As regional powers grow in global stature, so should their news platforms' voices in the international arena
TODAY, Nov 10, 2010
The world has shifted in the last decade and more shifts will come. Like an earthquake, the global financial crisis will bring aftershocks and a new firmament. In these unsettled times, Asia will be more prominent.
Yet the region's new prominence is not unproblematic. Anticipate growing pains within countries and competition between them. The role of the United States - part of the region although not geographically within it - is also evolving. America needs to engage, and habits of dominance must adjust to a more equal Asia.
Media, and especially Asian media, will be tested by these times. Even as Asia is rising to be more economically equal, few Asian voices have weight in the international arena of news and opinion.
Asian media remains nationalistic and even parochial. Where they have weight and resources - like the Chinese government investment in Xinhua news agency, China Daily, CCTV and other media - suspicions of the strong hand of state limit their credibility.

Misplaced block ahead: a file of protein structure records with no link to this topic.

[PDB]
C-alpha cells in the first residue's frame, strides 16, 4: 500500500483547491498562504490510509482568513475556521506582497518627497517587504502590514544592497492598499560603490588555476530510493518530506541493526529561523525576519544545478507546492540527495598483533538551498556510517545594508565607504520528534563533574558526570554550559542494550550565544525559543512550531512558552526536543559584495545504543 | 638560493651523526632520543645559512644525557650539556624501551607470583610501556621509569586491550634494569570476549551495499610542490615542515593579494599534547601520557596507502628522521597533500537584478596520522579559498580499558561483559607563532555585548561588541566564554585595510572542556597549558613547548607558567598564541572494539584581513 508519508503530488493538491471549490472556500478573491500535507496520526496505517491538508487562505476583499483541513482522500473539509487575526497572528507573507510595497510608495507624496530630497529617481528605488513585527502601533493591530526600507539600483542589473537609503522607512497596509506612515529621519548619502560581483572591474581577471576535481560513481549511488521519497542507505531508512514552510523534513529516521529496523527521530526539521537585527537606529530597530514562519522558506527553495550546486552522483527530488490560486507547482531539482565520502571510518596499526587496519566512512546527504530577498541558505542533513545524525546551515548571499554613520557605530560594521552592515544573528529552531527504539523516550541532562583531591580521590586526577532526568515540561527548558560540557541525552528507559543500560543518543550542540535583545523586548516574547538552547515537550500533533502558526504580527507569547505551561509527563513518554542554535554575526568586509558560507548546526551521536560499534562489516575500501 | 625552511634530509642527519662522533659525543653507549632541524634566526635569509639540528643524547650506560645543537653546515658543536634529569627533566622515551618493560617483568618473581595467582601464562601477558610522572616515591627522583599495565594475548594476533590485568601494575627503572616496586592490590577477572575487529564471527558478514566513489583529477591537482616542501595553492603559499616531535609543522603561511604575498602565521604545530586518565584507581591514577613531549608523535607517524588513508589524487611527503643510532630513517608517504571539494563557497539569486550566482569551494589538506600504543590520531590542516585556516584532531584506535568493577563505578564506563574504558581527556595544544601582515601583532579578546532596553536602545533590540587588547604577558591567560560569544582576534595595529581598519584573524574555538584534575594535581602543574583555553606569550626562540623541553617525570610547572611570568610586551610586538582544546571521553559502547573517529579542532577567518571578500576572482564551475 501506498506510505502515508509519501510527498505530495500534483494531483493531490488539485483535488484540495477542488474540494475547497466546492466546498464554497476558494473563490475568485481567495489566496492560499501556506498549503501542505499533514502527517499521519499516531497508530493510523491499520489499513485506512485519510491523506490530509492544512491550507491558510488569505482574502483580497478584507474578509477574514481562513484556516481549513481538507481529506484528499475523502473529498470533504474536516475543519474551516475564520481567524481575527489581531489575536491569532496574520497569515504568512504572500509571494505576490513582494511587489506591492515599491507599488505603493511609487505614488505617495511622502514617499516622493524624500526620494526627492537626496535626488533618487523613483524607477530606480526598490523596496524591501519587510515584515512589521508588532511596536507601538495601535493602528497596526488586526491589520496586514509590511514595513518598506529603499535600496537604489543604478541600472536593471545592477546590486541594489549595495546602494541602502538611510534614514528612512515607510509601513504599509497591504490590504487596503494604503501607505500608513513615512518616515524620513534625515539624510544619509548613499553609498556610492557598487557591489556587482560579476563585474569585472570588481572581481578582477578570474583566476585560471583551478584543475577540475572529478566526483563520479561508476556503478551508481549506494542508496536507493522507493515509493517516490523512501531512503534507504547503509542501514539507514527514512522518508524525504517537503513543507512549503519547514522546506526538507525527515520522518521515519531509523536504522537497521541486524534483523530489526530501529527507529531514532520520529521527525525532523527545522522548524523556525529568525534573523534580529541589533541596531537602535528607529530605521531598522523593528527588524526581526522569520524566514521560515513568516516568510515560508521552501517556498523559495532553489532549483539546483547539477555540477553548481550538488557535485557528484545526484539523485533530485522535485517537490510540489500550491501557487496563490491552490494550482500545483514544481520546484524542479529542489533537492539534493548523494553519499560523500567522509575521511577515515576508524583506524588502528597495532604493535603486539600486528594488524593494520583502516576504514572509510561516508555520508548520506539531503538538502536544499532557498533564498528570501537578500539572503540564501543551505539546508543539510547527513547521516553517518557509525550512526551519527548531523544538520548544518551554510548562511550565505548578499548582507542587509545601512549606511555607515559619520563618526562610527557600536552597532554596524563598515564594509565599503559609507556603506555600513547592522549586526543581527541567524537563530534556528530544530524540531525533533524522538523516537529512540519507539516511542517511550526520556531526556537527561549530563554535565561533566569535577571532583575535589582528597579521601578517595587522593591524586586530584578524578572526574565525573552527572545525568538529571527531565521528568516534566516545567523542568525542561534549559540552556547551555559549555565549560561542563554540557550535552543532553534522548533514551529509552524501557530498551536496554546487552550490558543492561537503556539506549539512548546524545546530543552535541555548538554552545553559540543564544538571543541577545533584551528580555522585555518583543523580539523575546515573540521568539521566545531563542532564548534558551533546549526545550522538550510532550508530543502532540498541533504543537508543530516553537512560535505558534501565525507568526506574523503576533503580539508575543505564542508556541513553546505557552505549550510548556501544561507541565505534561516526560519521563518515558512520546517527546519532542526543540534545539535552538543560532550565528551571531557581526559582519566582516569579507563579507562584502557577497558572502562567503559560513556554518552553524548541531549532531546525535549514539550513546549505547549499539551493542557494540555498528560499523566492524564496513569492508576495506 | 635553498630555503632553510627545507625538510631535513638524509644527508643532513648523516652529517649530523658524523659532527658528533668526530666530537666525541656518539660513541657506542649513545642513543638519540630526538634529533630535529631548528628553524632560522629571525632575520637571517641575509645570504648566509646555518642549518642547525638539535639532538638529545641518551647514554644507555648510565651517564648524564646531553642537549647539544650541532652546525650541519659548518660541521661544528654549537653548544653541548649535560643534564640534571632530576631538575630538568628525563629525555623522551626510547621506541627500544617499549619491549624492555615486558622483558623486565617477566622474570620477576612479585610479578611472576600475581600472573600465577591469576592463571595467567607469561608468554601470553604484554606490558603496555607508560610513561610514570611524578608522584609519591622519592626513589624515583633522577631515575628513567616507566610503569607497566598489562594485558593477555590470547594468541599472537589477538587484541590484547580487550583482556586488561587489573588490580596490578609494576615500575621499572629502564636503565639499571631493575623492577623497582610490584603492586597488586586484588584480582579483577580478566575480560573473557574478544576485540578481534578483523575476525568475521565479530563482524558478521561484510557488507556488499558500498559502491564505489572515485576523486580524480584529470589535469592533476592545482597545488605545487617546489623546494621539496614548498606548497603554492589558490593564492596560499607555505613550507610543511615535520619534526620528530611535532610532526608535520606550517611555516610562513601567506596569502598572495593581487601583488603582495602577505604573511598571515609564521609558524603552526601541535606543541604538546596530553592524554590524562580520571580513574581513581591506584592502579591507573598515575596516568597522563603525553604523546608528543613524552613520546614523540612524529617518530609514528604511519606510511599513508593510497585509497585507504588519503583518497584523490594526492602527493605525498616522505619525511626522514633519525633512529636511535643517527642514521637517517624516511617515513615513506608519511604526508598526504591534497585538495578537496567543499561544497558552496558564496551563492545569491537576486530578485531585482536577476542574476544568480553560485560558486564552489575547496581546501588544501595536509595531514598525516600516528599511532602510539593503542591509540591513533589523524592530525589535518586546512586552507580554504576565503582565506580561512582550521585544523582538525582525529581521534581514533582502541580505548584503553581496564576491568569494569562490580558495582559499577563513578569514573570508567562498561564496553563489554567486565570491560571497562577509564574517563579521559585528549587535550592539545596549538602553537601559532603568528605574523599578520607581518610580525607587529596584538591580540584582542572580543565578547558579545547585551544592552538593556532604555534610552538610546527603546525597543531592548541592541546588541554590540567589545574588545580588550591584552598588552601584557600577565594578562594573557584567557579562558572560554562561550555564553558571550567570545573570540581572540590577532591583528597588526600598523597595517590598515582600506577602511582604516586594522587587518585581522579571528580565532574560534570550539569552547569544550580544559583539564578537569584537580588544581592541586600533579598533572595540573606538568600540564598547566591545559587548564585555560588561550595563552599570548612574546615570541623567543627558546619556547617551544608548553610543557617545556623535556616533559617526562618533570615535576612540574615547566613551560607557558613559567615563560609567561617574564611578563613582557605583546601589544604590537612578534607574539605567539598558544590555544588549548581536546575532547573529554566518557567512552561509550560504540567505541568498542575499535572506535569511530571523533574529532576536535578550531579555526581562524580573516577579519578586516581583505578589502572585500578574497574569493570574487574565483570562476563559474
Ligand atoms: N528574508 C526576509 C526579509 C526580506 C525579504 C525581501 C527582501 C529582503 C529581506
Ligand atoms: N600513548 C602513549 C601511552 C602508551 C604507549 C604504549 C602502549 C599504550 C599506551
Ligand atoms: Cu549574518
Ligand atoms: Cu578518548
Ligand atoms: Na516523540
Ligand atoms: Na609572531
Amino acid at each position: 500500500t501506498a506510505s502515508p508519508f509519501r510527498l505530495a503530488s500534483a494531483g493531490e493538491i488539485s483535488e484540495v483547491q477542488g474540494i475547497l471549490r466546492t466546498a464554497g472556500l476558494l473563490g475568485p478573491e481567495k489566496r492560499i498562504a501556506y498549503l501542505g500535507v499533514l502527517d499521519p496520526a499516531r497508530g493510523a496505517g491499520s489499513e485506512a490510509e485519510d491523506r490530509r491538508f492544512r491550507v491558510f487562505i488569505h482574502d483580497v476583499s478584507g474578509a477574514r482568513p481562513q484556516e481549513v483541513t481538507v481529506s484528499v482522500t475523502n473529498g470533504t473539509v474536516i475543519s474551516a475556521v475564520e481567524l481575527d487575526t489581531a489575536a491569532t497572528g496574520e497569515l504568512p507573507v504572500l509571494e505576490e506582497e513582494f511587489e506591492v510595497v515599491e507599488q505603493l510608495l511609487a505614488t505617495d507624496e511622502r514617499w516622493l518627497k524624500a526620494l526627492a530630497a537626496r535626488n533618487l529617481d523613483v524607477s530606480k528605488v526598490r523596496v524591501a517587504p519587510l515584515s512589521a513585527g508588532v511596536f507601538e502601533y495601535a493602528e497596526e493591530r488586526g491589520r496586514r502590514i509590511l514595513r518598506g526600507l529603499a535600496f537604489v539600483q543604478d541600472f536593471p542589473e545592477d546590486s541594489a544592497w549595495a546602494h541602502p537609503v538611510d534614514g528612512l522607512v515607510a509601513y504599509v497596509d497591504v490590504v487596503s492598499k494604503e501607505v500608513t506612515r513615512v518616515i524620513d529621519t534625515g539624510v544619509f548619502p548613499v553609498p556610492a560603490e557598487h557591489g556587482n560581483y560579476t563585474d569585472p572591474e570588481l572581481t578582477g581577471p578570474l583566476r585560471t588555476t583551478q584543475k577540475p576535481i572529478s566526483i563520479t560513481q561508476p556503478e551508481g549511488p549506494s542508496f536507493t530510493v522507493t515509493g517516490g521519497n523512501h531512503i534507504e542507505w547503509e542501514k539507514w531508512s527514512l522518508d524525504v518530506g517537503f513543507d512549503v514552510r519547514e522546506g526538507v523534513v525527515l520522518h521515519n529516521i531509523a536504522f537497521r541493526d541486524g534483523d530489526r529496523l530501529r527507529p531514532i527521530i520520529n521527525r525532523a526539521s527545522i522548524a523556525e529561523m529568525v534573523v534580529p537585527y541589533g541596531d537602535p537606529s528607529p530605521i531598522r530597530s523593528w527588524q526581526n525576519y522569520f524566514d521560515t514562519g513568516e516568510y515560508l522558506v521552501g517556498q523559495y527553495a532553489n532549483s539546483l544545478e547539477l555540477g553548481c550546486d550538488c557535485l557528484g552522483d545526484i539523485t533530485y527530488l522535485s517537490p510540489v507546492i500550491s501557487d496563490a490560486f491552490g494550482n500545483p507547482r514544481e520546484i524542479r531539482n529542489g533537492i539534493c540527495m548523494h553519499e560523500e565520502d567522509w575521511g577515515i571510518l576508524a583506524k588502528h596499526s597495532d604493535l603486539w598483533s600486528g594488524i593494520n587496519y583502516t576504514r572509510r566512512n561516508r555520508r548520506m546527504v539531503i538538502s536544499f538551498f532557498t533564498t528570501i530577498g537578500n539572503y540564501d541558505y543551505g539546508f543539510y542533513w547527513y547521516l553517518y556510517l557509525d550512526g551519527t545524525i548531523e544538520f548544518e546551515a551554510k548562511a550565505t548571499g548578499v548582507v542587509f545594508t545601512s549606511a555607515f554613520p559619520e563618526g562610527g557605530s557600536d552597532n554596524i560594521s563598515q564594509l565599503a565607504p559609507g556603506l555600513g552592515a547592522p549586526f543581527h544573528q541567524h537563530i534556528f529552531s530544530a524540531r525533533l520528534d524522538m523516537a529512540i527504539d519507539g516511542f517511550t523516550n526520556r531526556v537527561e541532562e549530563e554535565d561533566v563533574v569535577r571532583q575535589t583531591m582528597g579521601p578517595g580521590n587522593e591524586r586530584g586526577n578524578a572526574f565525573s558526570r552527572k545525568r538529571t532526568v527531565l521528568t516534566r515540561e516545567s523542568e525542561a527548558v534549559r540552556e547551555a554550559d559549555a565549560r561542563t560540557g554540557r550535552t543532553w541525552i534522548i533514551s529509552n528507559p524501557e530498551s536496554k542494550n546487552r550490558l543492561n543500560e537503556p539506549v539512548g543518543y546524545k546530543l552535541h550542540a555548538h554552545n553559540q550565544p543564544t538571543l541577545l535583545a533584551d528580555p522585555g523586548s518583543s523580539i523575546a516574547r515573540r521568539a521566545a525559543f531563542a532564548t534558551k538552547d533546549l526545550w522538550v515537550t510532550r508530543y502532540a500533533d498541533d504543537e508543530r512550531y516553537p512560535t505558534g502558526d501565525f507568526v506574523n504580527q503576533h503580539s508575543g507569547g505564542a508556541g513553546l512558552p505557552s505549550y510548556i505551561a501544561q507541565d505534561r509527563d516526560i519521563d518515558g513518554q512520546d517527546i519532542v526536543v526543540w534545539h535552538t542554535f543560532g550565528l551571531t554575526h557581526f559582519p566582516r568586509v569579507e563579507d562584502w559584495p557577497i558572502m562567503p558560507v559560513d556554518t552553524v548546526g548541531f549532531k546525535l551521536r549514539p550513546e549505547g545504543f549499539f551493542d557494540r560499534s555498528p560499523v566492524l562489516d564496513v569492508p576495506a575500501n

For Singapore, the Government is said by some to "punch above its weight", with influence and ideas. The Singapore media, however, is dogged by questions about freedom. While these peeve some Singaporeans, perceptions do matter and have been quite consistently poor. The handsome profits that some media companies show have not translated into international credibility or influence.
In its first 10 years, TODAY has been a successful experiment in ending the monopoly in Singapore's print media. It has built up credibility with a domestic audience and been willing to be different. While the newspaper has comparatively scant resources, attitude and elan have brought it this far.
The next 10 years will not be judged by the same benchmark. Asia's rise will need its voices to rise too.
The Asian media must not shy from controversies in order to be current and credible.
It must harness resources without being beholden to state control or large corporate interests. It must know the ground while not being parochial or narrowly nationalistic.
Asian media must rise to the challenge, and so must TODAY.